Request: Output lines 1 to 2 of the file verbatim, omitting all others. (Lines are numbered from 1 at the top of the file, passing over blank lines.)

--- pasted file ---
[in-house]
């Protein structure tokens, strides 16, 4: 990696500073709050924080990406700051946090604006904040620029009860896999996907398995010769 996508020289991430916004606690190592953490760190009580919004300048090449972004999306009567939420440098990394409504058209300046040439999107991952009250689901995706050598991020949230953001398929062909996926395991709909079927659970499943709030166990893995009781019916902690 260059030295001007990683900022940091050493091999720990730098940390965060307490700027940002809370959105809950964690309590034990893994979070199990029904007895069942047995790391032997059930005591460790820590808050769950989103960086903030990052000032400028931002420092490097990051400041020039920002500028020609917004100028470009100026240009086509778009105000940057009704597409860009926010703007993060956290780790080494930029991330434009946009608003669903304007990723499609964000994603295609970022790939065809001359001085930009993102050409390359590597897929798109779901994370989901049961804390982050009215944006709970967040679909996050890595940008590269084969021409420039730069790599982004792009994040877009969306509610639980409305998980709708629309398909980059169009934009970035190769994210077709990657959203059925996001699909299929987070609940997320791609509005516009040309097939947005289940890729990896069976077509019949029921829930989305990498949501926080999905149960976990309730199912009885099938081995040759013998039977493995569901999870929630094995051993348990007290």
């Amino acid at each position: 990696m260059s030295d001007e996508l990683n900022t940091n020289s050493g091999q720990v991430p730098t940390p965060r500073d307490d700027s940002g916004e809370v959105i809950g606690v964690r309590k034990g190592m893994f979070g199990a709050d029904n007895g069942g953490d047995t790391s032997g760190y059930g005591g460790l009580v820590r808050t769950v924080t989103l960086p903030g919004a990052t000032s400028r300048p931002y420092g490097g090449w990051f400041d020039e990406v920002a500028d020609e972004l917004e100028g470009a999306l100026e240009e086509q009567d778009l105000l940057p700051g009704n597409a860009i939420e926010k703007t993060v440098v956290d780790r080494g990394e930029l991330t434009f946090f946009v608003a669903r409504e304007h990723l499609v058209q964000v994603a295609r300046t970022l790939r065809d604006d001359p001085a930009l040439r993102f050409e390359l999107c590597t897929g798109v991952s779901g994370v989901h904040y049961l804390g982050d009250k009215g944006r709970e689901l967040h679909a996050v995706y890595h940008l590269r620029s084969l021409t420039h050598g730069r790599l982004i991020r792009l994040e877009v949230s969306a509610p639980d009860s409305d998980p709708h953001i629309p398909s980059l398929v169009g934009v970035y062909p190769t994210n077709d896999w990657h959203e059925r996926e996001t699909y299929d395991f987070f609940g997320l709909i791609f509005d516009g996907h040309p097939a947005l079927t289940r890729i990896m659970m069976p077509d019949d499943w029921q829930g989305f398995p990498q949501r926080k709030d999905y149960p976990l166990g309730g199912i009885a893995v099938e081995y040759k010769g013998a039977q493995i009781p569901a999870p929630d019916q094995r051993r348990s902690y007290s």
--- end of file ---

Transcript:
[in-house]
């Protein structure tokens, strides 16, 4: 990696500073709050924080990406700051946090604006904040620029009860896999996907398995010769 996508020289991430916004606690190592953490760190009580919004300048090449972004999306009567939420440098990394409504058209300046040439999107991952009250689901995706050598991020949230953001398929062909996926395991709909079927659970499943709030166990893995009781019916902690 260059030295001007990683900022940091050493091999720990730098940390965060307490700027940002809370959105809950964690309590034990893994979070199990029904007895069942047995790391032997059930005591460790820590808050769950989103960086903030990052000032400028931002420092490097990051400041020039920002500028020609917004100028470009100026240009086509778009105000940057009704597409860009926010703007993060956290780790080494930029991330434009946009608003669903304007990723499609964000994603295609970022790939065809001359001085930009993102050409390359590597897929798109779901994370989901049961804390982050009215944006709970967040679909996050890595940008590269084969021409420039730069790599982004792009994040877009969306509610639980409305998980709708629309398909980059169009934009970035190769994210077709990657959203059925996001699909299929987070609940997320791609509005516009040309097939947005289940890729990896069976077509019949029921829930989305990498949501926080999905149960976990309730199912009885099938081995040759013998039977493995569901999870929630094995051993348990007290």